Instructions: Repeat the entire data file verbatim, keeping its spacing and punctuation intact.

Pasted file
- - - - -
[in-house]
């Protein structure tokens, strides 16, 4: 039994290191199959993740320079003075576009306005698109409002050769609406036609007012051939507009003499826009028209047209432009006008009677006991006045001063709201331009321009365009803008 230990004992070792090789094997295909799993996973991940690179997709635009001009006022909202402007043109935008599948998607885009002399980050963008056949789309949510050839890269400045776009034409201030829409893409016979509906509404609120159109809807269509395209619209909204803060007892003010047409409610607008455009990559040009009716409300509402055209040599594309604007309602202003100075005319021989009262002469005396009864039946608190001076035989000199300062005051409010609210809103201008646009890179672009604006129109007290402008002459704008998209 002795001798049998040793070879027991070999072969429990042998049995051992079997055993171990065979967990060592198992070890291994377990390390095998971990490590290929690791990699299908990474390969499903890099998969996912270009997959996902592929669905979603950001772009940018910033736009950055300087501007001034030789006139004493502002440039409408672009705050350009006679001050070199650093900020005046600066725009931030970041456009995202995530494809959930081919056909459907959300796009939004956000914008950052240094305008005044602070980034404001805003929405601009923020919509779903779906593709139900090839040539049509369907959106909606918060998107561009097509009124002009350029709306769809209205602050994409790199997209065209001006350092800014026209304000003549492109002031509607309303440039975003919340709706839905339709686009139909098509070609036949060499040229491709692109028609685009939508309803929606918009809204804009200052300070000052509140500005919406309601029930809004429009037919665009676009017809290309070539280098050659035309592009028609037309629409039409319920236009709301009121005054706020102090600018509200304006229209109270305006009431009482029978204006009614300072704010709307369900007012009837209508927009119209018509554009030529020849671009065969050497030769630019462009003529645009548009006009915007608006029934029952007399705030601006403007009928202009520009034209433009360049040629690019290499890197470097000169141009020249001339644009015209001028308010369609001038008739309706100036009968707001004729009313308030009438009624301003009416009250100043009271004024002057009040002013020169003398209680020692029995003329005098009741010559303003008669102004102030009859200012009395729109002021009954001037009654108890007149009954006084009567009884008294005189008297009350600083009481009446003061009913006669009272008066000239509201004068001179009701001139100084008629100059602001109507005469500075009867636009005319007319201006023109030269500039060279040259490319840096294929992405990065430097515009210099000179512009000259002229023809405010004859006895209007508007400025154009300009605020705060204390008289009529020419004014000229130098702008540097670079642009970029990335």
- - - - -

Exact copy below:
[in-house]
């Protein structure tokens, strides 16, 4: 039994290191199959993740320079003075576009306005698109409002050769609406036609007012051939507009003499826009028209047209432009006008009677006991006045001063709201331009321009365009803008 230990004992070792090789094997295909799993996973991940690179997709635009001009006022909202402007043109935008599948998607885009002399980050963008056949789309949510050839890269400045776009034409201030829409893409016979509906509404609120159109809807269509395209619209909204803060007892003010047409409610607008455009990559040009009716409300509402055209040599594309604007309602202003100075005319021989009262002469005396009864039946608190001076035989000199300062005051409010609210809103201008646009890179672009604006129109007290402008002459704008998209 002795001798049998040793070879027991070999072969429990042998049995051992079997055993171990065979967990060592198992070890291994377990390390095998971990490590290929690791990699299908990474390969499903890099998969996912270009997959996902592929669905979603950001772009940018910033736009950055300087501007001034030789006139004493502002440039409408672009705050350009006679001050070199650093900020005046600066725009931030970041456009995202995530494809959930081919056909459907959300796009939004956000914008950052240094305008005044602070980034404001805003929405601009923020919509779903779906593709139900090839040539049509369907959106909606918060998107561009097509009124002009350029709306769809209205602050994409790199997209065209001006350092800014026209304000003549492109002031509607309303440039975003919340709706839905339709686009139909098509070609036949060499040229491709692109028609685009939508309803929606918009809204804009200052300070000052509140500005919406309601029930809004429009037919665009676009017809290309070539280098050659035309592009028609037309629409039409319920236009709301009121005054706020102090600018509200304006229209109270305006009431009482029978204006009614300072704010709307369900007012009837209508927009119209018509554009030529020849671009065969050497030769630019462009003529645009548009006009915007608006029934029952007399705030601006403007009928202009520009034209433009360049040629690019290499890197470097000169141009020249001339644009015209001028308010369609001038008739309706100036009968707001004729009313308030009438009624301003009416009250100043009271004024002057009040002013020169003398209680020692029995003329005098009741010559303003008669102004102030009859200012009395729109002021009954001037009654108890007149009954006084009567009884008294005189008297009350600083009481009446003061009913006669009272008066000239509201004068001179009701001139100084008629100059602001109507005469500075009867636009005319007319201006023109030269500039060279040259490319840096294929992405990065430097515009210099000179512009000259002229023809405010004859006895209007508007400025154009300009605020705060204390008289009529020419004014000229130098702008540097670079642009970029990335």